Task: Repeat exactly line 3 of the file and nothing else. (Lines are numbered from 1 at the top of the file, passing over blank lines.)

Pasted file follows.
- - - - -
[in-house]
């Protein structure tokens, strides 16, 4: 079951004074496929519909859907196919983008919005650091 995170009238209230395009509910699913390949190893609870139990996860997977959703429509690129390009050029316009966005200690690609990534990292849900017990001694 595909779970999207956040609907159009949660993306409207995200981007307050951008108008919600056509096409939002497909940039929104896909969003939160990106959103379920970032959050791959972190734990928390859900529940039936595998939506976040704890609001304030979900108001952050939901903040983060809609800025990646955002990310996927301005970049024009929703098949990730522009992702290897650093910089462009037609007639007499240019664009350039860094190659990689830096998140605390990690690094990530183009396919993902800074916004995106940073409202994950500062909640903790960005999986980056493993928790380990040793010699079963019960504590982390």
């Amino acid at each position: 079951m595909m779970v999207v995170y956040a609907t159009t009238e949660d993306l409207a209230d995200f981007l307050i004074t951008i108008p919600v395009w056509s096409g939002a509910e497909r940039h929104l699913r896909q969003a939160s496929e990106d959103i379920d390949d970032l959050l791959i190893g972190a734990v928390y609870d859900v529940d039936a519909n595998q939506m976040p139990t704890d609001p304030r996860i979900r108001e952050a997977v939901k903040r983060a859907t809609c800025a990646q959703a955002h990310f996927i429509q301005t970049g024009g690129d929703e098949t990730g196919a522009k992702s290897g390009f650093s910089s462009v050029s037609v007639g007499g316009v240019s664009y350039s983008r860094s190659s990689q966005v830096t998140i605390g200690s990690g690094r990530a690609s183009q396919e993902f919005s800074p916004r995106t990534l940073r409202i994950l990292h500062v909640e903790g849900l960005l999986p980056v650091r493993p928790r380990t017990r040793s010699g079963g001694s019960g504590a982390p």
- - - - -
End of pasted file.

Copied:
């Amino acid at each position: 079951m595909m779970v999207v995170y956040a609907t159009t009238e949660d993306l409207a209230d995200f981007l307050i004074t951008i108008p919600v395009w056509s096409g939002a509910e497909r940039h929104l699913r896909q969003a939160s496929e990106d959103i379920d390949d970032l959050l791959i190893g972190a734990v928390y609870d859900v529940d039936a519909n595998q939506m976040p139990t704890d609001p304030r996860i979900r108001e952050a997977v939901k903040r983060a859907t809609c800025a990646q959703a955002h990310f996927i429509q301005t970049g024009g690129d929703e098949t990730g196919a522009k992702s290897g390009f650093s910089s462009v050029s037609v007639g007499g316009v240019s664009y350039s983008r860094s190659s990689q966005v830096t998140i605390g200690s990690g690094r990530a690609s183009q396919e993902f919005s800074p916004r995106t990534l940073r409202i994950l990292h500062v909640e903790g849900l960005l999986p980056v650091r493993p928790r380990t017990r040793s010699g079963g001694s019960g504590a982390p």